Amsterdam is a very popular city in Europe. It has numerous attractions, lovely architecture, great food, which makes it a perfect destination for a citybreak in Europe, or for a longer visit that will allow you to see all of it. In our free travel guides series, we are presenting you a local’s guide to Amsterdam written by Gabby Grow from the Boarding Call. This complete travel guide to Amsterdam includes the famous attractions in Amsterdam, off the beaten path things to see in Amsterdam, where to eat in Amsterdam, hotels in Amsterdam, and tips for this city. Read also this great infographic with quirky things to do in Amsterdam in order to include as many wonderful places to visit here as possible. Also, we have a list of the UNESCO World Heritage Sites in Amsterdam. We liked this article with unusual facts about Amsterdam too!
A local’s guide to Amsterdam, The Netherlands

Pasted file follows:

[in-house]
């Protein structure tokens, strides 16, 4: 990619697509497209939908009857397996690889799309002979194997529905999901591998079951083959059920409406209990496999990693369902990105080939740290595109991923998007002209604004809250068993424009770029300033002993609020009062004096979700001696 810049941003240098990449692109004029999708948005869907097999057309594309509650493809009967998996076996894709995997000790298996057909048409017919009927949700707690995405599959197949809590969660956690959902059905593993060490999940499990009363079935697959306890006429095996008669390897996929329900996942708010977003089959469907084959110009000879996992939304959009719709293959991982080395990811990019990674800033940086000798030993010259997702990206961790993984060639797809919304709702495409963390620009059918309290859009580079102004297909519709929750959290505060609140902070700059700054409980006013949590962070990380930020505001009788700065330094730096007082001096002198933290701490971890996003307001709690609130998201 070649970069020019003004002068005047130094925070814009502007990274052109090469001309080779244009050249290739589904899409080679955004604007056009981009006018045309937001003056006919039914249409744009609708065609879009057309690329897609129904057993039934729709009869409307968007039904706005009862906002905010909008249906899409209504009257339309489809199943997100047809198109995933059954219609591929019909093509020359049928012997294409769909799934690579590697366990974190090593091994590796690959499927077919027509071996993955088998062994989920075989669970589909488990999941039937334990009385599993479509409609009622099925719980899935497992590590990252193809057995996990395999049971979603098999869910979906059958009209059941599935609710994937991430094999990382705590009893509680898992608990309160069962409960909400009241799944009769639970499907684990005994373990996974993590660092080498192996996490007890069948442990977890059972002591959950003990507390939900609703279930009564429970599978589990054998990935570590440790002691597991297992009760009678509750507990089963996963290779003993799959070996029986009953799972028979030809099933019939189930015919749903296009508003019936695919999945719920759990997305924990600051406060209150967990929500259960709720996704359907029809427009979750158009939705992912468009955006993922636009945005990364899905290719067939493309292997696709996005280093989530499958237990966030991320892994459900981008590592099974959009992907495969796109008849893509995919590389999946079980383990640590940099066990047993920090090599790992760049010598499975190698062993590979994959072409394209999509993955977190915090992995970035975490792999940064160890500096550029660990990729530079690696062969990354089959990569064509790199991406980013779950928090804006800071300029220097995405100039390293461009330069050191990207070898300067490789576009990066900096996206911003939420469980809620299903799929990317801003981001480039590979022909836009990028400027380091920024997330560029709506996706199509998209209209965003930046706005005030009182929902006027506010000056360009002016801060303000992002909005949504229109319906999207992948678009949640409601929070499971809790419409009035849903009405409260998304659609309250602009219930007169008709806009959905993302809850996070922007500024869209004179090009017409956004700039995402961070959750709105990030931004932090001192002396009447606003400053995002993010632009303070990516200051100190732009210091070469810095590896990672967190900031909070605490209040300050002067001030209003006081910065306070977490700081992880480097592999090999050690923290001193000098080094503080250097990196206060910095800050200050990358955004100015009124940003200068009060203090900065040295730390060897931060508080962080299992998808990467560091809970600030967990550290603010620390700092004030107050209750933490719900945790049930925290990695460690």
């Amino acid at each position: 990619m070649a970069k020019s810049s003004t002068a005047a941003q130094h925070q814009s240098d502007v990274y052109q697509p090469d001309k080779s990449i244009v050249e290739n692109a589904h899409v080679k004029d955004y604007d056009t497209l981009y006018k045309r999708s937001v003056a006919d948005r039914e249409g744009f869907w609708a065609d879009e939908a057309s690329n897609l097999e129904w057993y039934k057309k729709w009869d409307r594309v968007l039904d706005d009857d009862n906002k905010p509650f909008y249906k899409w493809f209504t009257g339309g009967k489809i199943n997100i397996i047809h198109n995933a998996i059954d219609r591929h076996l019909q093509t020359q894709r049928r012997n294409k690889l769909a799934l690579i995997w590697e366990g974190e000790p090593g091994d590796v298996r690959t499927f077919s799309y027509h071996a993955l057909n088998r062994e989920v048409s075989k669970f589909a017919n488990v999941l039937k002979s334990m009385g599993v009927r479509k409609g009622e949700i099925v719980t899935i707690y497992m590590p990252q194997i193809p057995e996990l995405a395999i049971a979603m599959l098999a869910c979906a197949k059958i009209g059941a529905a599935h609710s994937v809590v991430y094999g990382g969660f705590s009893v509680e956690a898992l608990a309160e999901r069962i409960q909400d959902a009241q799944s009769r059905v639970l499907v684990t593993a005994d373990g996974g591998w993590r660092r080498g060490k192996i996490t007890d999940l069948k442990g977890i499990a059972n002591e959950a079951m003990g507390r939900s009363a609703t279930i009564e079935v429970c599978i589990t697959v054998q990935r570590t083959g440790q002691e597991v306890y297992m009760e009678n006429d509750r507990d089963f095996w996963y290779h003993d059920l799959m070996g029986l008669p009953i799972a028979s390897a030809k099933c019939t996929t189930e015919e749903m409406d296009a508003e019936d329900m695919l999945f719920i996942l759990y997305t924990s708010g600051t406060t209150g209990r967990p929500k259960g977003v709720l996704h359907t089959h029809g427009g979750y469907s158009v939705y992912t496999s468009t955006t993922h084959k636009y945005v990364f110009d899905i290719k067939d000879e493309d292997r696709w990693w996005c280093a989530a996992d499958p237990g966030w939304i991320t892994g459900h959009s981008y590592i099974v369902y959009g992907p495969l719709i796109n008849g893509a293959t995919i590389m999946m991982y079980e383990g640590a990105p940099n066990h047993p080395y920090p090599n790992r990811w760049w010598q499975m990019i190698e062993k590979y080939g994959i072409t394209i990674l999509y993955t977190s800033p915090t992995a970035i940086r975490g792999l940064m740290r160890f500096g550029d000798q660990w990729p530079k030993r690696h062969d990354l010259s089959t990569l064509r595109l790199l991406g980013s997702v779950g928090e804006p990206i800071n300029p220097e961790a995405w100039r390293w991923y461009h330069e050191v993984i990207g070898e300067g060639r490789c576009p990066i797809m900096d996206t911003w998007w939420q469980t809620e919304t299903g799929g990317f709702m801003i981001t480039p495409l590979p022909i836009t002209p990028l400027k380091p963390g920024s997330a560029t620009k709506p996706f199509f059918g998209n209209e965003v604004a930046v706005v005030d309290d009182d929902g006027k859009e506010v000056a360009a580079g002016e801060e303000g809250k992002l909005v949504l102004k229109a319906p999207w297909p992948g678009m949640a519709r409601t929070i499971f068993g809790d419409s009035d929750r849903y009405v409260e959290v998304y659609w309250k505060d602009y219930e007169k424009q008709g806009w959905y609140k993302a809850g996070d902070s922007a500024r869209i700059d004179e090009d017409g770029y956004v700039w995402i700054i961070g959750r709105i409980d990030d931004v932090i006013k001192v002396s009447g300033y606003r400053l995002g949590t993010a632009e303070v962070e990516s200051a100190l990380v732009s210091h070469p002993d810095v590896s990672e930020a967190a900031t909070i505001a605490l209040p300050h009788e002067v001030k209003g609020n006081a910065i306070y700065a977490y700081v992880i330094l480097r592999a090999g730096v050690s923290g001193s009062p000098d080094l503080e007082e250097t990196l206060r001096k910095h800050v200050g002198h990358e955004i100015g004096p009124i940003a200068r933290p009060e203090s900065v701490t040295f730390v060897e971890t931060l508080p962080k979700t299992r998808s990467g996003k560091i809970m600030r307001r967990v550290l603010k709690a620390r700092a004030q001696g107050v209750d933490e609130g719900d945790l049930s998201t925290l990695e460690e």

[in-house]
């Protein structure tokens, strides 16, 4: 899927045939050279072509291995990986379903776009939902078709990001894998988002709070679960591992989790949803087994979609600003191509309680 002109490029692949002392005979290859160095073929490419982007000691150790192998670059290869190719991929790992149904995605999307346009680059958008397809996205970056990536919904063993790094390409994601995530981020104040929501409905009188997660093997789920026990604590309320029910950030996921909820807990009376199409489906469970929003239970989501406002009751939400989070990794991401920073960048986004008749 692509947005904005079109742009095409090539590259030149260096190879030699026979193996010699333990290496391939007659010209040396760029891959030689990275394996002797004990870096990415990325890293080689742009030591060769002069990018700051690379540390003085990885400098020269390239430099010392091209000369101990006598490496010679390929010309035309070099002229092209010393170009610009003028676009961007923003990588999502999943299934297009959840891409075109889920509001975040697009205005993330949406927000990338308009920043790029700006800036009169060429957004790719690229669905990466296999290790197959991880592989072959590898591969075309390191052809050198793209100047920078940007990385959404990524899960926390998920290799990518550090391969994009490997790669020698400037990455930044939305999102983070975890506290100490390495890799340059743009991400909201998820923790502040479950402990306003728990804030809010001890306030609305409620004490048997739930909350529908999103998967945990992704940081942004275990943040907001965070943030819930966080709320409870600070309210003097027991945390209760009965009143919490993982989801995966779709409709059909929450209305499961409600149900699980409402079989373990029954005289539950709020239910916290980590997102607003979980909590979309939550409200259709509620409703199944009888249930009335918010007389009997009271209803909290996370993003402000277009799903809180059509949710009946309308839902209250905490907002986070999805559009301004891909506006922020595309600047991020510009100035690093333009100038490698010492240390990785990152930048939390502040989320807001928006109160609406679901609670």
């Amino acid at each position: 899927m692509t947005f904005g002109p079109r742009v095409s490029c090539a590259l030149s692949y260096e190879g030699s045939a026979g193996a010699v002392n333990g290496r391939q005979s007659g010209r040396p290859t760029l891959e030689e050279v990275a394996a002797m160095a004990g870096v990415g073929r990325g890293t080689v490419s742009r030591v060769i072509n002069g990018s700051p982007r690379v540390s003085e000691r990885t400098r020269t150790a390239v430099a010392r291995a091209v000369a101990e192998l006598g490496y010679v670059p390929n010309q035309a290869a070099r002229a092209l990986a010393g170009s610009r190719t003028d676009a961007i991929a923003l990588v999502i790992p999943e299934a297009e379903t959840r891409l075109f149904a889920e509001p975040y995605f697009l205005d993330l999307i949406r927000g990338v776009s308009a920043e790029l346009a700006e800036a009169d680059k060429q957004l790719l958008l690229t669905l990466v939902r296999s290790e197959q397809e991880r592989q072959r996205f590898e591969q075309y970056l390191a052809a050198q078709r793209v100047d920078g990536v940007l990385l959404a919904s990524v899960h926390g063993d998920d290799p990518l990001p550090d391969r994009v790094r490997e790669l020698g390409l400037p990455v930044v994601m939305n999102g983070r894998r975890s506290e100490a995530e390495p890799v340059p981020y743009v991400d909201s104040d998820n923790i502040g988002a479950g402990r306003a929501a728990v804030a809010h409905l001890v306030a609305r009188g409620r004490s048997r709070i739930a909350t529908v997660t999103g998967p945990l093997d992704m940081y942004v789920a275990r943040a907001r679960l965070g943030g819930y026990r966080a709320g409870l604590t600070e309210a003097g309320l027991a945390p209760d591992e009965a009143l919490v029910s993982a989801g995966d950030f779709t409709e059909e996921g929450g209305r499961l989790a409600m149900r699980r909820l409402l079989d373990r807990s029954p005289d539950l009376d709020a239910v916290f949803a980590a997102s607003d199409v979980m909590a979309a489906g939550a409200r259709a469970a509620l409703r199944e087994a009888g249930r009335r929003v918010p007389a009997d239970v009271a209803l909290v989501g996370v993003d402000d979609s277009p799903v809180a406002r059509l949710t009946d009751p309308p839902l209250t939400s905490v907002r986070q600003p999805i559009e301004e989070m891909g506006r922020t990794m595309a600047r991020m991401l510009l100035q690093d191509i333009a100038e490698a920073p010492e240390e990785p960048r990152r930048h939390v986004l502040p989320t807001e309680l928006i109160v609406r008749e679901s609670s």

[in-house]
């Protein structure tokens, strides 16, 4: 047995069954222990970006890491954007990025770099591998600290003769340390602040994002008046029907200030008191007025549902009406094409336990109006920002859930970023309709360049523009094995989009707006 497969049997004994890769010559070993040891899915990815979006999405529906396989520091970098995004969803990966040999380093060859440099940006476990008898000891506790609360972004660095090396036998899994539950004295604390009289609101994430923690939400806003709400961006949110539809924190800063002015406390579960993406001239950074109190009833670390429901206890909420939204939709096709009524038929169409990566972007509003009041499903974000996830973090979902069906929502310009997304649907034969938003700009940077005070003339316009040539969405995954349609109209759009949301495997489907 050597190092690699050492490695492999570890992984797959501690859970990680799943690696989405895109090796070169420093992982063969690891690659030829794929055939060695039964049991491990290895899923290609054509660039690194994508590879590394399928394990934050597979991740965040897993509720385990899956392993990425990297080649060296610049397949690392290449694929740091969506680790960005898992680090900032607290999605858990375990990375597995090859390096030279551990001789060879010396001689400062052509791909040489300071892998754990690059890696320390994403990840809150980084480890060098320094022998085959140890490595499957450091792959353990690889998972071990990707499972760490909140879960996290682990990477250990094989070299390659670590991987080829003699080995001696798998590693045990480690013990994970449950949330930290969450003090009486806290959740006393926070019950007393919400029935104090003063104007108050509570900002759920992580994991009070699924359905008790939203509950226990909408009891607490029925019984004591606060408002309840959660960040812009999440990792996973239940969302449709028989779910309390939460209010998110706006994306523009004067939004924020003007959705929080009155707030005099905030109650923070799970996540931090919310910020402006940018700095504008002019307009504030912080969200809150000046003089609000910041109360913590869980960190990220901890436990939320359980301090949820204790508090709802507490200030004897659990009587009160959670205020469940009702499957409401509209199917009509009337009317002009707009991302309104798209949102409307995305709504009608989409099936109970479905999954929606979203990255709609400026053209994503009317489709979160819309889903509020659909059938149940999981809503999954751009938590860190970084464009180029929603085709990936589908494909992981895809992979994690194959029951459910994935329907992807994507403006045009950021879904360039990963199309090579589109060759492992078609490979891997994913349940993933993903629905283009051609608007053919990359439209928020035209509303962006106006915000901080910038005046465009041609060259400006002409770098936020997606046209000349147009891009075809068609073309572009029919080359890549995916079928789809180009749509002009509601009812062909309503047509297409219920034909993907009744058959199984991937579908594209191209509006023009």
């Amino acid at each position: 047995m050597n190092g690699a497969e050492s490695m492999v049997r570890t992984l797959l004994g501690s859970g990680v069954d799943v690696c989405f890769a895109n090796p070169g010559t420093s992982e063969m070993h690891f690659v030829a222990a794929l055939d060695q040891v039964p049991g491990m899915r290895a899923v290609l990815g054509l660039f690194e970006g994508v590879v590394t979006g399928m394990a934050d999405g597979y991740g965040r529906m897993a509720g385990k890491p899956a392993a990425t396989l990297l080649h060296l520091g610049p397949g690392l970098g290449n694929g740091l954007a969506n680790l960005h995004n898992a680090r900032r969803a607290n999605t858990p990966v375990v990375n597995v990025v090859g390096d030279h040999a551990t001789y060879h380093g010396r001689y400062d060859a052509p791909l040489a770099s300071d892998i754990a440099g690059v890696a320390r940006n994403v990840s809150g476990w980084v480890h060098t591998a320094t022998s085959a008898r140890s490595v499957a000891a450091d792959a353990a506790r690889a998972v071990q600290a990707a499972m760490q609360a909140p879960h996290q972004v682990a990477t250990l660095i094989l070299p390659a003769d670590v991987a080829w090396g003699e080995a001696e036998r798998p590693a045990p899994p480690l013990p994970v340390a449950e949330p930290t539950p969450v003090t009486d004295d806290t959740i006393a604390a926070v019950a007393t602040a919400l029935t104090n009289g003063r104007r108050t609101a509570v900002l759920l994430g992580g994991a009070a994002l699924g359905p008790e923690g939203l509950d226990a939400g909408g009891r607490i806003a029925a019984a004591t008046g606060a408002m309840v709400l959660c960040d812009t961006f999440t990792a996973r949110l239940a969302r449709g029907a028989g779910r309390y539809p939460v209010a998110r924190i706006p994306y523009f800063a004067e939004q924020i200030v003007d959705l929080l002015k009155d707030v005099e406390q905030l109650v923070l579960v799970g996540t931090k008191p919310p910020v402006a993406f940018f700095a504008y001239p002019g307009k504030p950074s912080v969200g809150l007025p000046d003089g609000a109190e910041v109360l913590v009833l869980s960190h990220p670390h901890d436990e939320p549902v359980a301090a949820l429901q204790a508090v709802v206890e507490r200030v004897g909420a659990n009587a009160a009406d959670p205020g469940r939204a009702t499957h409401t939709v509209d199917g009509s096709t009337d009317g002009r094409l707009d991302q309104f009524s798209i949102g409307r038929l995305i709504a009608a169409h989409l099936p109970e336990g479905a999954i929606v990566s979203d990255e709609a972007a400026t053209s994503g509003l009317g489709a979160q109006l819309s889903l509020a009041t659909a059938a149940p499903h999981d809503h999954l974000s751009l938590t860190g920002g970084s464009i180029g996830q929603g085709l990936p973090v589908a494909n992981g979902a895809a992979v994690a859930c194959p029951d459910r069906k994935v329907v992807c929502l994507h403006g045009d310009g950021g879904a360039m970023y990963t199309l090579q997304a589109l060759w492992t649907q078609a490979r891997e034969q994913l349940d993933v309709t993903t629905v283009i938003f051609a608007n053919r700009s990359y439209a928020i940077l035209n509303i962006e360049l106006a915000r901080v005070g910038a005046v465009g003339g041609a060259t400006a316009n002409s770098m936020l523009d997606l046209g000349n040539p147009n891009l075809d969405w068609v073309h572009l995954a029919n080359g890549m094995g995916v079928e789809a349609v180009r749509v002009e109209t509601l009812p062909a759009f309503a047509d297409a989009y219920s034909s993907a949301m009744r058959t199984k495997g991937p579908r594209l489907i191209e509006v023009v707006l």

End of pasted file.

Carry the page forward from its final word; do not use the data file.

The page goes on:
Amsterdam is located in the Netherlands, also known as Holland. The city gets its name from the river that runs through it, the Amstel River – they built a dam on the Amstel, and eventually the city grew around it to become known as Amsterdam. It also goes by the name Mokum, however, so if you see signs saying Mokum in the city, just know this is an old-fashioned way of saying Amsterdam. Of course, the city is best known for being a place where prostitution and many drugs are legal, but that is just one tiny part of what makes Amsterdam, Amsterdam. The Dutch government cleverly realized that taxing these hedonistic habits was way more beneficial to society than imposing laws for moral reasons. These “open” laws give Amsterdam, and the Netherlands the image to outsiders as an accepting and open culture, which is mostly true. The city and country’s economy was historically based on trade, making the Dutch open to doing business with all walks of life, creeds, races, etc, and that openness is still seen in the city today. As long as you aren’t hurting anyone, the Dutch don’t really care what you do to act yourself.